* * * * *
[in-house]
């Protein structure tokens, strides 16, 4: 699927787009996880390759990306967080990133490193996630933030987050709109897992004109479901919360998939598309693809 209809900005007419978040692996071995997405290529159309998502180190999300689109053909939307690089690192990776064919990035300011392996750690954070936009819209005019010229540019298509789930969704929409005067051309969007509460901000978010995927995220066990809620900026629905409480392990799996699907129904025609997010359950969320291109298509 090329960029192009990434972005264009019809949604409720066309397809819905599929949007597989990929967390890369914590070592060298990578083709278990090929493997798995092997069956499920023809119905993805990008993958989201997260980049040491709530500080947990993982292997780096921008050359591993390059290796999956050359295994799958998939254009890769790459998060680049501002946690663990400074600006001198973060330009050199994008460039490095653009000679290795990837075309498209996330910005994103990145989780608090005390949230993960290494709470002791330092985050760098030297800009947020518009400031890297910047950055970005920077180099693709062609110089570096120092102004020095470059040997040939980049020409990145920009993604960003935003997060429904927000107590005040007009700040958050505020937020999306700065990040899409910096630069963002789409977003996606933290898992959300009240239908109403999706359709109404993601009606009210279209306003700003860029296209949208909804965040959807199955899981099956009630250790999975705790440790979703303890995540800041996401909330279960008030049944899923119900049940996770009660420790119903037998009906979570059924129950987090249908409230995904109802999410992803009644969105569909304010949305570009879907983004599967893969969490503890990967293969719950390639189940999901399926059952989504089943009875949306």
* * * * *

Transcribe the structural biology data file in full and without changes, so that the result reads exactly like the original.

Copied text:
[in-house]
């Protein structure tokens, strides 16, 4: 699927787009996880390759990306967080990133490193996630933030987050709109897992004109479901919360998939598309693809 209809900005007419978040692996071995997405290529159309998502180190999300689109053909939307690089690192990776064919990035300011392996750690954070936009819209005019010229540019298509789930969704929409005067051309969007509460901000978010995927995220066990809620900026629905409480392990799996699907129904025609997010359950969320291109298509 090329960029192009990434972005264009019809949604409720066309397809819905599929949007597989990929967390890369914590070592060298990578083709278990090929493997798995092997069956499920023809119905993805990008993958989201997260980049040491709530500080947990993982292997780096921008050359591993390059290796999956050359295994799958998939254009890769790459998060680049501002946690663990400074600006001198973060330009050199994008460039490095653009000679290795990837075309498209996330910005994103990145989780608090005390949230993960290494709470002791330092985050760098030297800009947020518009400031890297910047950055970005920077180099693709062609110089570096120092102004020095470059040997040939980049020409990145920009993604960003935003997060429904927000107590005040007009700040958050505020937020999306700065990040899409910096630069963002789409977003996606933290898992959300009240239908109403999706359709109404993601009606009210279209306003700003860029296209949208909804965040959807199955899981099956009630250790999975705790440790979703303890995540800041996401909330279960008030049944899923119900049940996770009660420790119903037998009906979570059924129950987090249908409230995904109802999410992803009644969105569909304010949305570009879907983004599967893969969490503890990967293969719950390639189940999901399926059952989504089943009875949306």